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Week Three: The Father

God Gathers Us for Worship

Opening is structured as congregation is accustomed.

God Embraces Us in Grace

Drama: The Wayward, Wanton, and Wasteful
Daughter
(Modified—see box, pp. 24-25.)

Hymn: Sung to the tune of MORNING SONG, PsH 615, PH 60O, RL 48O, TWL 277

[Sing stanzas 1 and 2.]

1 Afflictions, though they seem severe
are oft in mercy sent.
They stopped the prodigal's career
and caused him to repent.


2 Although he no relenting
felt till he had spent his store,
his stubborn heart began to melt
when famine pinched him sore.


[The liturgist recites stanzas 3 and 4.]

3 What have I gained by sin, he said,
but hunger, shame, and fear?
My father's house abounds with bread,
whilst I am starving here.


4 I'll go and tell him all I've done,
fall down before his face,
not worthy to be called his son,
I'll ask a servant's place.


[Everyone sings stanza 5.]

5 He saw his son returning back,
he looked, he ran, he smiled,
and threw his arms around the neck
of his rebellious child.


[Congregation recites stanzas 6 and 7.]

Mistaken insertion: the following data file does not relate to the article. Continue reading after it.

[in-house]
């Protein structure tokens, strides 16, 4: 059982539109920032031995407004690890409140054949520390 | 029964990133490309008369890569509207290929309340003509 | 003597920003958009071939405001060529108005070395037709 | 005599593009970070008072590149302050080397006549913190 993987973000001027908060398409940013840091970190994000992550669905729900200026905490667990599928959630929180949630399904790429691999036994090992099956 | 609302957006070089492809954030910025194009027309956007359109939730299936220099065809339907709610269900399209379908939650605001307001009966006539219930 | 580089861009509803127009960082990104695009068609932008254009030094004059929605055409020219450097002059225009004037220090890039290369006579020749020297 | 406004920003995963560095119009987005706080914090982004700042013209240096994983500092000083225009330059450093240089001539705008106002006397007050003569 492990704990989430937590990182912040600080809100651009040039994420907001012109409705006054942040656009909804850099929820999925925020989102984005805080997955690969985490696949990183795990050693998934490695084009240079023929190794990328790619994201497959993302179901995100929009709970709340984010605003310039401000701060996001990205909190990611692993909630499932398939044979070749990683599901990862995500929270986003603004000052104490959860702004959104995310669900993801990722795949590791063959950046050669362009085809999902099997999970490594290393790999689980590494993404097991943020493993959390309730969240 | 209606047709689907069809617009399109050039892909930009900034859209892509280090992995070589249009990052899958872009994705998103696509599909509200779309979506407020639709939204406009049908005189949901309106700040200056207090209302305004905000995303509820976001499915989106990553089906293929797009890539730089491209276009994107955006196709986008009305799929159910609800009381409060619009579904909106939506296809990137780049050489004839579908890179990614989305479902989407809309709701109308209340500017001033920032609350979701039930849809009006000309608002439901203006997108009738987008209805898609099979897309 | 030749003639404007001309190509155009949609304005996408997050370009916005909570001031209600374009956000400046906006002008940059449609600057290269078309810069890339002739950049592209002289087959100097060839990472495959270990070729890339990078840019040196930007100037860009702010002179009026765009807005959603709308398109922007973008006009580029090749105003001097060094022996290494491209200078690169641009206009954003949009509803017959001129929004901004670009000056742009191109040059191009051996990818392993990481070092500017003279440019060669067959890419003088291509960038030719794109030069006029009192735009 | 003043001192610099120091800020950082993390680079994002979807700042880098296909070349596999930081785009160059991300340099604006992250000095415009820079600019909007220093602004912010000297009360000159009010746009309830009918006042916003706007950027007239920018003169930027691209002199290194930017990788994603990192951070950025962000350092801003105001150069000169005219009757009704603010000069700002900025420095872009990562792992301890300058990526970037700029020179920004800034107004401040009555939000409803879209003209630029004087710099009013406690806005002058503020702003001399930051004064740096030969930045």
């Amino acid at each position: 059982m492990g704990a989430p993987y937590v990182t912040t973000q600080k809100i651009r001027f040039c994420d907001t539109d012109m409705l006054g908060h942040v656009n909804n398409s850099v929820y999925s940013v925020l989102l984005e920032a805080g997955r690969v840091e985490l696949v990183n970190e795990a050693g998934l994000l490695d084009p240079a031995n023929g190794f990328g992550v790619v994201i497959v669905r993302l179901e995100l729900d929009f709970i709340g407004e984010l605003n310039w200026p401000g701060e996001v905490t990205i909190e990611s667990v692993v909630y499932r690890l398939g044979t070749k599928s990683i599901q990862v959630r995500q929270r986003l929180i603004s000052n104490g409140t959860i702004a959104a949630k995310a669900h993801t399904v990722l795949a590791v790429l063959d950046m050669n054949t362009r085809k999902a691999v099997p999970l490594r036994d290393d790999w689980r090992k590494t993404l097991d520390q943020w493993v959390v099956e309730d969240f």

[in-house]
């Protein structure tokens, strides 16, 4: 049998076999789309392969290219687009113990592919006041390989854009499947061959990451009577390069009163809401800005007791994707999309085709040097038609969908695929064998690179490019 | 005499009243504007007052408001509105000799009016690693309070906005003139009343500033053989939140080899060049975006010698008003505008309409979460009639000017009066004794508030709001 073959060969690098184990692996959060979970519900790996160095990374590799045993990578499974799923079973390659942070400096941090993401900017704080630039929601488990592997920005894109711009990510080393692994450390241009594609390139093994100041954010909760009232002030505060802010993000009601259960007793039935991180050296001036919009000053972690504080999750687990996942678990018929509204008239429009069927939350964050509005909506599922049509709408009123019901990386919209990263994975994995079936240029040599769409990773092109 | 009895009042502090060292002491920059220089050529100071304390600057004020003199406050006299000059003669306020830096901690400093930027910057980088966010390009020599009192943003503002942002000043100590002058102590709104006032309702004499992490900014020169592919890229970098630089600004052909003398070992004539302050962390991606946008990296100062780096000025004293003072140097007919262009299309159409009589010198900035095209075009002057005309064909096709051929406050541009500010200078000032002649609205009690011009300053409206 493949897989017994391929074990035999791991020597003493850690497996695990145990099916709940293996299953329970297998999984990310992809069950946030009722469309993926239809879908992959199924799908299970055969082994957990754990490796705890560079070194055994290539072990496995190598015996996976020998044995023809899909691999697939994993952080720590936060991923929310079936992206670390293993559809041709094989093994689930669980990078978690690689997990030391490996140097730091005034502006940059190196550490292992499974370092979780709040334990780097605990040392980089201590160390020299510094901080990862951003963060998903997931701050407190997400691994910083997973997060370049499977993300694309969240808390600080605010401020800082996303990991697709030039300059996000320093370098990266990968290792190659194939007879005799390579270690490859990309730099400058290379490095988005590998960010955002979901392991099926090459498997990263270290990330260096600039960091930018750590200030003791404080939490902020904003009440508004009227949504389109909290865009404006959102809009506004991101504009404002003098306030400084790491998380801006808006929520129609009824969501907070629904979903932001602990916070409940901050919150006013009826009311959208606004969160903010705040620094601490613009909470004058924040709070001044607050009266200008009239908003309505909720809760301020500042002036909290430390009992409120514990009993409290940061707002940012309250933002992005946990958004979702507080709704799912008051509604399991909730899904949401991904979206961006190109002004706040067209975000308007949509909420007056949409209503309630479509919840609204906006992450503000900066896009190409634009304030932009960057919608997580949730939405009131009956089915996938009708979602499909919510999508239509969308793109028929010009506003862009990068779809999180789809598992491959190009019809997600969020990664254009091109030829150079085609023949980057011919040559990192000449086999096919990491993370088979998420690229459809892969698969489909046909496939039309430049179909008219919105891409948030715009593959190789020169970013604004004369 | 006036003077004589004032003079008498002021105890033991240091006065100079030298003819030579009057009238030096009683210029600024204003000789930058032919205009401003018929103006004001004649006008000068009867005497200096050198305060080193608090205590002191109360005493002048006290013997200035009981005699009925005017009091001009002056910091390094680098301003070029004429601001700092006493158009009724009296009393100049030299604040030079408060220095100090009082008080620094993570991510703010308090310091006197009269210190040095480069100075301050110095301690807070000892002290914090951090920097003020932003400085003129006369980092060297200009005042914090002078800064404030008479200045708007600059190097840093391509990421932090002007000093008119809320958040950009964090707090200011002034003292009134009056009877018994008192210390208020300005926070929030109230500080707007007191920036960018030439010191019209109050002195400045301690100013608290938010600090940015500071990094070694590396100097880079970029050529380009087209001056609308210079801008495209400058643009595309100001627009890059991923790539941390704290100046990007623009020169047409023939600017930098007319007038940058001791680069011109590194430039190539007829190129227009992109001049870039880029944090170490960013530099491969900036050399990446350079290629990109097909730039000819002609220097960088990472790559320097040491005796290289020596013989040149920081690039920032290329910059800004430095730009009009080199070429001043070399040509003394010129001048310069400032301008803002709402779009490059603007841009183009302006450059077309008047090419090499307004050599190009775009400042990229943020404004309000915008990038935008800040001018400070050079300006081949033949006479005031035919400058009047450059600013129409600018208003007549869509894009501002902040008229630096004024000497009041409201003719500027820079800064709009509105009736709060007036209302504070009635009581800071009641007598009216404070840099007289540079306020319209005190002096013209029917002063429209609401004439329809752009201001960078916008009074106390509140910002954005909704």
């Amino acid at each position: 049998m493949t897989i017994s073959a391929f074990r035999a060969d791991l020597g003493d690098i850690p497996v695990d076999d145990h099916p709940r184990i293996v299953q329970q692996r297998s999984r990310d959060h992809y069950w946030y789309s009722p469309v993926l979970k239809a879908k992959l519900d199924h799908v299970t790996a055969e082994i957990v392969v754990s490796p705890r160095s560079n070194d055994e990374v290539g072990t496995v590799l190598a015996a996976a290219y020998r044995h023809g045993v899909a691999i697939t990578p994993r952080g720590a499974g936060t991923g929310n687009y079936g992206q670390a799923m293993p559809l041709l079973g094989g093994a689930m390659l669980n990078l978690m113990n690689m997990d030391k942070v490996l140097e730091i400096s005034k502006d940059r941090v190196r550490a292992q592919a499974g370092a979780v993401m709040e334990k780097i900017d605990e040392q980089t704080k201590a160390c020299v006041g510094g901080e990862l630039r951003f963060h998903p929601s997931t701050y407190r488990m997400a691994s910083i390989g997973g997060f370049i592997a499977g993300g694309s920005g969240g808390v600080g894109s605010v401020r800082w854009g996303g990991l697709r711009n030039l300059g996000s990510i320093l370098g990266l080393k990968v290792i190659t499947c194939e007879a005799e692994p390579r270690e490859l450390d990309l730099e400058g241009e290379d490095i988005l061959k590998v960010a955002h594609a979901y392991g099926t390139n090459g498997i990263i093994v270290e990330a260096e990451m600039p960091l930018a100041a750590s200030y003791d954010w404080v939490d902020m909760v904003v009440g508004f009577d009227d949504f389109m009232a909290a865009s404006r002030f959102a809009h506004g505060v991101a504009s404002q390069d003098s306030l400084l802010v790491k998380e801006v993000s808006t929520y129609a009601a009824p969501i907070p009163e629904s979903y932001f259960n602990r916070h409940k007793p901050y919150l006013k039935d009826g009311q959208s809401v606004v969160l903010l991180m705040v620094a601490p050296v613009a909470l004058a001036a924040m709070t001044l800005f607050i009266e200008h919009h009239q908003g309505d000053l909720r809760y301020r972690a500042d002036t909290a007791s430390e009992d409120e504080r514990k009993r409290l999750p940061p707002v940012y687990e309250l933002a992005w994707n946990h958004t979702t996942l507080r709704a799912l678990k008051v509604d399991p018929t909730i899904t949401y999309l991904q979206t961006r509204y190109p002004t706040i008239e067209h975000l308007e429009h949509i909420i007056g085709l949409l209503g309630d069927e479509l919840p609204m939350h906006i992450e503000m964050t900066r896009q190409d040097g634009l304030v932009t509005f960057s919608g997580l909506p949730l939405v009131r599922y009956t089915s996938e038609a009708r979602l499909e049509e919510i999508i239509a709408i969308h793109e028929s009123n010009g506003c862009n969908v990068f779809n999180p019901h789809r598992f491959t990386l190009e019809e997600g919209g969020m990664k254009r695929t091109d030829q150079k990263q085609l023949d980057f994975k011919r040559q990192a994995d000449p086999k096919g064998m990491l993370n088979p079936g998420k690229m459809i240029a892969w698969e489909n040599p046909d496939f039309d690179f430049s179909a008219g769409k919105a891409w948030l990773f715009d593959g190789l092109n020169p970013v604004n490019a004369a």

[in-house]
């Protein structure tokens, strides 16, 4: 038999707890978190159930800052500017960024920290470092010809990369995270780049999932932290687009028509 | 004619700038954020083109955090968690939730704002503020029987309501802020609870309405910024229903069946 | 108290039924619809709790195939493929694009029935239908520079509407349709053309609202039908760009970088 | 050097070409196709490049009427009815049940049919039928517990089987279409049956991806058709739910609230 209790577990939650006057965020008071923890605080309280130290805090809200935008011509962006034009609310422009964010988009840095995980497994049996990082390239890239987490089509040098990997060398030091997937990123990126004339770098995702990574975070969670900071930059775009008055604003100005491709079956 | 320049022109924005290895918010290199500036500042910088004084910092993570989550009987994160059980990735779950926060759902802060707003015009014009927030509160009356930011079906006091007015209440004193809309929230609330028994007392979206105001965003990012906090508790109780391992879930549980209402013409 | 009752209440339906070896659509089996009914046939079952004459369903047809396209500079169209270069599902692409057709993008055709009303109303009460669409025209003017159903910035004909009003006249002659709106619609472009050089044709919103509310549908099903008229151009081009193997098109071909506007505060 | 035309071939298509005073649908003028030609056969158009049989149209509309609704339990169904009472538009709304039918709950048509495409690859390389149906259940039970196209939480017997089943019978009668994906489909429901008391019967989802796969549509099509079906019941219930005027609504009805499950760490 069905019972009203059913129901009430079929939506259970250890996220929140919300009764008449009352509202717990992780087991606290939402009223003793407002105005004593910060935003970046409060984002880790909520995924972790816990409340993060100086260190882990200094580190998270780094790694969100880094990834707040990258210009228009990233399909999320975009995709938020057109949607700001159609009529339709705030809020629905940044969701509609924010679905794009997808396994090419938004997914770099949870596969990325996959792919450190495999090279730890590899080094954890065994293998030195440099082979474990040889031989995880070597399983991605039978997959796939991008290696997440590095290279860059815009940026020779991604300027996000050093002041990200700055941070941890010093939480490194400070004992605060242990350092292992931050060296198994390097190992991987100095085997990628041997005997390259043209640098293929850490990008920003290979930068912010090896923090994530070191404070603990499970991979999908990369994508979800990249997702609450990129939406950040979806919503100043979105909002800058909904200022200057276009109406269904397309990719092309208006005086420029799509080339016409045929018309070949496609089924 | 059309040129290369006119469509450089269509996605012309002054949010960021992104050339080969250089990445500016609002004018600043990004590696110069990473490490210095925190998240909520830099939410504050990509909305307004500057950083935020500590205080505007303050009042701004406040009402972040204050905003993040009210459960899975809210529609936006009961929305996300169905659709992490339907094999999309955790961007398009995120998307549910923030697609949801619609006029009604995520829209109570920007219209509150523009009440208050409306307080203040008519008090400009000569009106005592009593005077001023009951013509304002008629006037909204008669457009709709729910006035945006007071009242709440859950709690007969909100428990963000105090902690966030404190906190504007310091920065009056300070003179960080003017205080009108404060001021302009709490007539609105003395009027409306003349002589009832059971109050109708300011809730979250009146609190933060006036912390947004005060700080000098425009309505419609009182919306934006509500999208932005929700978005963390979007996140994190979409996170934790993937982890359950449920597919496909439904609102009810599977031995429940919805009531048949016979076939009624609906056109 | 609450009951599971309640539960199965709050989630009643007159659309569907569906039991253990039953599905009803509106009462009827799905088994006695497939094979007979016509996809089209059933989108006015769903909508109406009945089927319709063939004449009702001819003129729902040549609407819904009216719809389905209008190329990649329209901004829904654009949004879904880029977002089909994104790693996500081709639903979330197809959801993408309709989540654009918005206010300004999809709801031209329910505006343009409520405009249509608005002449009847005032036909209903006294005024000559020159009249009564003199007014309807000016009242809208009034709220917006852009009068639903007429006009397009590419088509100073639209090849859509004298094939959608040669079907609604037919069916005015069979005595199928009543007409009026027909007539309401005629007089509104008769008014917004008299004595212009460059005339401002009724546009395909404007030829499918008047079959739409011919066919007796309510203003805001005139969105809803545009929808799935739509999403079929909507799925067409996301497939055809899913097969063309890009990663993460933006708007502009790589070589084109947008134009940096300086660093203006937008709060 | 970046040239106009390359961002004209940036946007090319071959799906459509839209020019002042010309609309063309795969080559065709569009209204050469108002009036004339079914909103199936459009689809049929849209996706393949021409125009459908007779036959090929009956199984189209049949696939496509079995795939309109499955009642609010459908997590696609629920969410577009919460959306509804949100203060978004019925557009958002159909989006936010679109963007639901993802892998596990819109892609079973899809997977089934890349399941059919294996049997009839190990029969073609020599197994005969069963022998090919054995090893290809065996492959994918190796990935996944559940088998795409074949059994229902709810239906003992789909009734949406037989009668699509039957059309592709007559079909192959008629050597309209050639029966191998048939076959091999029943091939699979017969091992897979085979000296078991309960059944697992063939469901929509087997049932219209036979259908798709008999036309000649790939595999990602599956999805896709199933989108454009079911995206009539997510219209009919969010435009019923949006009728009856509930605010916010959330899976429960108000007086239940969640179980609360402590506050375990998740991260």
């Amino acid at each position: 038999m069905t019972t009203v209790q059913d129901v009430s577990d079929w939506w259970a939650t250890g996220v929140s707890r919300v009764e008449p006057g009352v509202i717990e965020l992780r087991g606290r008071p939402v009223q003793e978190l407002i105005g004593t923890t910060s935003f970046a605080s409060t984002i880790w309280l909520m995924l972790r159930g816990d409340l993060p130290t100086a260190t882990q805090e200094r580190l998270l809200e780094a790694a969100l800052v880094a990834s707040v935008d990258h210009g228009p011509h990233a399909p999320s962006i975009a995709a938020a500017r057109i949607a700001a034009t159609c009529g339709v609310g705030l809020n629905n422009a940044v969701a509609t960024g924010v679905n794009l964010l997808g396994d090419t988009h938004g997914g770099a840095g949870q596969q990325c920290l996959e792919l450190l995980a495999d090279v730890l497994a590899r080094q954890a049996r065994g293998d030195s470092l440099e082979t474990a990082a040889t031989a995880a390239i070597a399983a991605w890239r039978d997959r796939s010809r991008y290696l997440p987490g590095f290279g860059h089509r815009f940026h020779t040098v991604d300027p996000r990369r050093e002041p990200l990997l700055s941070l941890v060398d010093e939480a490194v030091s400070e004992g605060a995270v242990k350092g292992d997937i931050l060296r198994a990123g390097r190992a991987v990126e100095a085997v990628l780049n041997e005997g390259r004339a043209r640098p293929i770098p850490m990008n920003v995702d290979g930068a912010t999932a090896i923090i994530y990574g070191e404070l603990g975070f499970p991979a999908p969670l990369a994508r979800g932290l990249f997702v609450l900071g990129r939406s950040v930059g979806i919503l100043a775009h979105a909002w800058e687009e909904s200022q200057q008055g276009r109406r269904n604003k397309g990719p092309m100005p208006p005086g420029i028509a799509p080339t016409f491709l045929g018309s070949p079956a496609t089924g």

6 Father, I've sinned, but O forgive!
And thus the father said:
"Rejoice, my house! My son's alive
for whom 1 mourned as dead.


7 Now let the fatted calf be slain,
go spread the news abroad.
My son was dead, but lives again,
was lost, but now is found."


[Everyone sing stanza 8.]

8 'Tis thus the Lord himself reveals,
to call poor sinners home;
more than the father's love he feels,
and bids the sinner come.


Note: This hymn enjoyed a fair amount of popularity in the mid-nineteenth century. It originated in the The Baptist Harmony of 1834 and was reprinted in many different shape-note hymnals, including The Sacred Harp and Southern Harmony. Contemporary hymnals have picked up many tunes (for example, the tune for "Amazing Grace") but few texts from these popular hymnals from the southern United States.

Assurance of Pardon

God Speaks a Word of Grace

Prayer for Illumination

Scripture: Luke 15:11-32

Sermon: Part 1: What Love Is This?

Today the spotlight shifts from the boys to dear old Dad—the father who willingly hands over his estate early to his boys, the father who receives the younger son back with open arms and who pleads with the older son to join the party.